When General William T. Sherman’s army occupied Raleigh, North Carolina in 1865, they established Camp Green, a Union military post. The post featured a small cemetery for Union soldiers who had been previously buried throughout the area. This cemetery was later chosen as the site of a national cemetery. By 2005, the seven-acre plot of land had nearly six-thousand internments, including one Medal of Honor recipient: William Maud Bryant, who was killed in Vietnam in 1969. In 1997, the Raleigh National Cemetery was added to the National Register of Historic Places.
Before the Civil War, it was common practice to bury soldiers in a designated spot in the garrison where they died or along a road. Even though they often had to be buried far from home, they still received a proper military burial, as did the sailors who were buried at sea. But during the Civil War, the large number of causalities led the American public to rethink this custom and what constituted a proper burial. So, in 1862, the U. S. Congress created the National Cemetery System, which allowed the government to purchase and enclose grounds for military cemeteries. The first national cemeteries were established near hospitals, battlefields, and prison camps. In the coming years, Congress allowed any honorably discharged Union veterans to be buried in the cemeteries, even if they did not die as a result of the war. Confederate soldiers were not permitted to be interred in national cemeteries until 1914.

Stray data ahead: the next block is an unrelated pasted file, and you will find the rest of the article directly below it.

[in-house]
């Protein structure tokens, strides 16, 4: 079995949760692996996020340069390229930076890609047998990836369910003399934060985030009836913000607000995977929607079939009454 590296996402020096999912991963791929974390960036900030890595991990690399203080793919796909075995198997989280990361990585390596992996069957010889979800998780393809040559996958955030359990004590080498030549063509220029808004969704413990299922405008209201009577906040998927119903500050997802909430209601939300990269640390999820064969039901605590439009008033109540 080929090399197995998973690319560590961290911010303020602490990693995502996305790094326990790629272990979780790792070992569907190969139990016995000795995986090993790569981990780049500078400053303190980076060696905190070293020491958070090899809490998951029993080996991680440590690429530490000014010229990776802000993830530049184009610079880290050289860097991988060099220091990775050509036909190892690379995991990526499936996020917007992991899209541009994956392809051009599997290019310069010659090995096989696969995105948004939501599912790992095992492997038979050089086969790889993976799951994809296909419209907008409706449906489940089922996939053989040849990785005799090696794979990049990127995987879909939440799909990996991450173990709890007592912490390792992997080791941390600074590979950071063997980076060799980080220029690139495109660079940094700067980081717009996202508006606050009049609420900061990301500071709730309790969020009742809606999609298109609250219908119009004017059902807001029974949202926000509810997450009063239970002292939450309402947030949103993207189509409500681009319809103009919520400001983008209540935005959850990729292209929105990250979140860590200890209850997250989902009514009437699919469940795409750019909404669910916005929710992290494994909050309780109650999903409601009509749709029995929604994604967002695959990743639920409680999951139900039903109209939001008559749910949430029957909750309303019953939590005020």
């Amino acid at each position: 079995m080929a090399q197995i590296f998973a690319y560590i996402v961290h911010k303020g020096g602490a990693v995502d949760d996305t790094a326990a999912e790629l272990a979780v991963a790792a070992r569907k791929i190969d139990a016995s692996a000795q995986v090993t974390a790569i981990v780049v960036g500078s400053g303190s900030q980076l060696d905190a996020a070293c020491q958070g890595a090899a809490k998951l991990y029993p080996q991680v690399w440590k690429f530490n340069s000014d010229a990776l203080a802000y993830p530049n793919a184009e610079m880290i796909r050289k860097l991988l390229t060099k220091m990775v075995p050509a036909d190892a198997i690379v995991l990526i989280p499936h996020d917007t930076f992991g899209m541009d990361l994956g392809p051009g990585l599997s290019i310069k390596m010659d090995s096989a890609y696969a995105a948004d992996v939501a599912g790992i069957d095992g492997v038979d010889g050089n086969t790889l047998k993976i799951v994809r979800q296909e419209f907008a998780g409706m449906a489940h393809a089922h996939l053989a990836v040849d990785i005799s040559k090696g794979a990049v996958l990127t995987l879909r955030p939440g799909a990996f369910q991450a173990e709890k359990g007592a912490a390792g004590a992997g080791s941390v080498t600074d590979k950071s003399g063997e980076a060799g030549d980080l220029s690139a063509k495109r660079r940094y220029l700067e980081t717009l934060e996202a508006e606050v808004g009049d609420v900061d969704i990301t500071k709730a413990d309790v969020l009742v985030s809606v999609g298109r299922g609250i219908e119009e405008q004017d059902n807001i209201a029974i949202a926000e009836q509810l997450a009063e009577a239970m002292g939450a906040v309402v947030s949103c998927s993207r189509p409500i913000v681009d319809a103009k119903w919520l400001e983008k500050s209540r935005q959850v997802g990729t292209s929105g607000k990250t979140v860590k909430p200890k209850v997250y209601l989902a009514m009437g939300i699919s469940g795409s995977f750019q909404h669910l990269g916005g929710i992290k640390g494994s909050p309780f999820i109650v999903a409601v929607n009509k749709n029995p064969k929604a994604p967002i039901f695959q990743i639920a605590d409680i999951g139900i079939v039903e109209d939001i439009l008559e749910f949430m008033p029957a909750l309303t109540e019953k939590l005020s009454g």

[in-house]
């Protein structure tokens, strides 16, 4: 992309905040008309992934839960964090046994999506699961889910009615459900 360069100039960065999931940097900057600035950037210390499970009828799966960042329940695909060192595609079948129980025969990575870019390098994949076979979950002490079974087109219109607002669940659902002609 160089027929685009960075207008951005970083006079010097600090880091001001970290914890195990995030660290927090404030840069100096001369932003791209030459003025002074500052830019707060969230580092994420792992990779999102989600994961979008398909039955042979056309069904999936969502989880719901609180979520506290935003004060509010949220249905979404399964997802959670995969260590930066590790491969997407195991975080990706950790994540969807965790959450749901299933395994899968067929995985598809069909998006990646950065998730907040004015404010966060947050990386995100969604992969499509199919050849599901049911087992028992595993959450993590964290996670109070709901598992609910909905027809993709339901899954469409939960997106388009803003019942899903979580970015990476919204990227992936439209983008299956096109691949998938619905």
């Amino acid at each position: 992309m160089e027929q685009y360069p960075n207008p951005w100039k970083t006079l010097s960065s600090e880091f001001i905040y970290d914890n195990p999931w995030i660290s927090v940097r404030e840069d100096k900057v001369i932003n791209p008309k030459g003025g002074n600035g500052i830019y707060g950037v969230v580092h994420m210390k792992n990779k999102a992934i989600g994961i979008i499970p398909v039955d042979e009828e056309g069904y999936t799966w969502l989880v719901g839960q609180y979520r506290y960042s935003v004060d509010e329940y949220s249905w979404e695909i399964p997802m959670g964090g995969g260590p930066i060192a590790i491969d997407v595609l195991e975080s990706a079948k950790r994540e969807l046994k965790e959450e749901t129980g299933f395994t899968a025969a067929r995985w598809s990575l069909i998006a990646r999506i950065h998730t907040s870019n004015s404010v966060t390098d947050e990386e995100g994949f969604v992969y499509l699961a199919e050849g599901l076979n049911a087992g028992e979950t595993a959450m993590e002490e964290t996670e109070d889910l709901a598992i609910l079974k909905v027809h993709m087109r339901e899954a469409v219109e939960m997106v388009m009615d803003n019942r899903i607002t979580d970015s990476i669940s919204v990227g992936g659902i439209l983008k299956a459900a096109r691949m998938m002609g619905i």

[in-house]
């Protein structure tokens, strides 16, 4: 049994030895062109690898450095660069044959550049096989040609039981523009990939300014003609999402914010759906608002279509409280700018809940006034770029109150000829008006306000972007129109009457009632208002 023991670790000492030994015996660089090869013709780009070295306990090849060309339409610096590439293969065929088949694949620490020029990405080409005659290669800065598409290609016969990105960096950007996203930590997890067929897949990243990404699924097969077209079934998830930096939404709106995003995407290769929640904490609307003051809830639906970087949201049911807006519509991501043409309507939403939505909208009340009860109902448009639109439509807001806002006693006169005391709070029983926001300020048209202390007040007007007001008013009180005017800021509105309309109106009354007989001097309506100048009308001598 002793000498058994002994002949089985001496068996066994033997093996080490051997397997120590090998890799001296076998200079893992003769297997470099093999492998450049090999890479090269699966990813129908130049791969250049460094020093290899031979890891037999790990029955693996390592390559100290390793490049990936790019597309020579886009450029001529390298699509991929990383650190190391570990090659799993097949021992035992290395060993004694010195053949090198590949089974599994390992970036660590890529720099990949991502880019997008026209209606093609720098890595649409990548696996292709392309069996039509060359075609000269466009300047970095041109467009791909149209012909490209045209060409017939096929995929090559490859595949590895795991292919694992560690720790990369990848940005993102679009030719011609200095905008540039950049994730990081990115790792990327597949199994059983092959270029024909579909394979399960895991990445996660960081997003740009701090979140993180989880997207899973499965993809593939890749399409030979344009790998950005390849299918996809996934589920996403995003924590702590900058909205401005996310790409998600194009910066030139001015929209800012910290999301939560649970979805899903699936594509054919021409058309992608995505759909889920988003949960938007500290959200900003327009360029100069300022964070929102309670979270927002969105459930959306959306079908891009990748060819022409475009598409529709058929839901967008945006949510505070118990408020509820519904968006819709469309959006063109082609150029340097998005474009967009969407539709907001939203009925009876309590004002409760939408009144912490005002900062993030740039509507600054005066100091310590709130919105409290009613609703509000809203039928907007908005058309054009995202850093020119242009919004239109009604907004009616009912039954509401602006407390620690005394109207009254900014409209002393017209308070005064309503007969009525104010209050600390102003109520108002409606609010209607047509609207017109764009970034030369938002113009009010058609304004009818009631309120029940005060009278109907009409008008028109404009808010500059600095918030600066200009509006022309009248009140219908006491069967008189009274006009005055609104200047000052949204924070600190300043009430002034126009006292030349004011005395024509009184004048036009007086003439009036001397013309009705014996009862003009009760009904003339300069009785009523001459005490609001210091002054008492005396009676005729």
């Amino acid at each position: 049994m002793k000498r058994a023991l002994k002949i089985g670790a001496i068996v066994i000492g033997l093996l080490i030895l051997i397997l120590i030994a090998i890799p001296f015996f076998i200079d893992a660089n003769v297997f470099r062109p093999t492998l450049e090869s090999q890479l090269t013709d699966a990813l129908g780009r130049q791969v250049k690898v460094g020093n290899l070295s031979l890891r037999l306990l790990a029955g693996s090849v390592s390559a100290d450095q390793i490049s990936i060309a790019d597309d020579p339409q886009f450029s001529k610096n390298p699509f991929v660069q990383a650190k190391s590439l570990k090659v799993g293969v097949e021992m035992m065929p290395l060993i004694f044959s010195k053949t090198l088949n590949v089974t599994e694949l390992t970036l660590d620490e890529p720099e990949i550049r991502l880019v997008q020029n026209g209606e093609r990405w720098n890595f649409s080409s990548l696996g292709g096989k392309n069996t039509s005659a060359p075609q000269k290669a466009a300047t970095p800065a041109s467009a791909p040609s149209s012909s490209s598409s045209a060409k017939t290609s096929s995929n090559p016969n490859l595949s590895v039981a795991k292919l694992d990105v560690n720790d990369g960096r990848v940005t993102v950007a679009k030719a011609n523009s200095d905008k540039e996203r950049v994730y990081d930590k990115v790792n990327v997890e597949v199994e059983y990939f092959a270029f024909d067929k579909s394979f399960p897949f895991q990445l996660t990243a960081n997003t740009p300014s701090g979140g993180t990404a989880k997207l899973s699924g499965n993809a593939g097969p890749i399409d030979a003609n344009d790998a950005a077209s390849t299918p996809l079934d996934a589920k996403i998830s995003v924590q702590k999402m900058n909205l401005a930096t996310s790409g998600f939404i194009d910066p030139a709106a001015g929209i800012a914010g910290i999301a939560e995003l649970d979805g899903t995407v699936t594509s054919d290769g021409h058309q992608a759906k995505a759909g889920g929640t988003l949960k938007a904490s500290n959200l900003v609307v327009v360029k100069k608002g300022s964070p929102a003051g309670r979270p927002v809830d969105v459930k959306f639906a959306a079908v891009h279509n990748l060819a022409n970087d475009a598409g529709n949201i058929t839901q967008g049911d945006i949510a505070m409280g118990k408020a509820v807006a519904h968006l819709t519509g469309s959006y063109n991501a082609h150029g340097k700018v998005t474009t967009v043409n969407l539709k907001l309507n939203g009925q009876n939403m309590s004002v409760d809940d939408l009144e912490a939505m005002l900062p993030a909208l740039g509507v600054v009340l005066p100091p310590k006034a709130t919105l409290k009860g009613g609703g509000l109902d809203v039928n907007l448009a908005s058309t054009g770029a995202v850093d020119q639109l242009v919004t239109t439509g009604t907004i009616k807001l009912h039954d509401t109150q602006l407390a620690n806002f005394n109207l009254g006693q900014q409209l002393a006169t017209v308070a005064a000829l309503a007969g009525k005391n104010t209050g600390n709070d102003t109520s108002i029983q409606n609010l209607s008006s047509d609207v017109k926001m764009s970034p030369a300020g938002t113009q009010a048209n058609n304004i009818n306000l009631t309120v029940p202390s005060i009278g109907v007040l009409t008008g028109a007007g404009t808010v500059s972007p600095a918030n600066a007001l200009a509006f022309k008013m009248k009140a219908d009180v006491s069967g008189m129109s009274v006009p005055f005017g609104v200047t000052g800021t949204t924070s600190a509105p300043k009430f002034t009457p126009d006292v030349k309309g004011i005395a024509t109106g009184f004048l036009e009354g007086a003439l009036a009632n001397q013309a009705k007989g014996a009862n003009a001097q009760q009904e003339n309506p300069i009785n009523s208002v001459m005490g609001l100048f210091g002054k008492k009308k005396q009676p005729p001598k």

The Raleigh National Cemetery was created in 1865. It is located on the grounds that were formally used as Camp Green, a Union army post that was established under General Sherman near the end of the Civil War. A small cemetery was laid out at Camp Green for thirty-two Union soldiers who had been buried nearby. This cemetery would grow into the Raleigh National Cemetery. At first, the state of North Carolina owned the property, but it later turned the cemetery over to the federal government in 1871.
Over the years, many features have been added to the Raleigh National Cemetery. In the center of the cemetery is an artillery monument made up of a seacoast gun on a stone base and a plaque detailing the cemetery’s name, year of founding, and the number of unknown internments. The brick wall that encloses the cemetery was laid in 1875. In 1916, a brick and concrete utility building was constructed; it was expanded in 1931. Also in 1931, the octagonal concrete rostrum was poured. Five years later, the wrought-iron gates were installed. The circa-1871 lodge was rebuilt as a Georgian Revival-style brick building with a slate roof in 1938.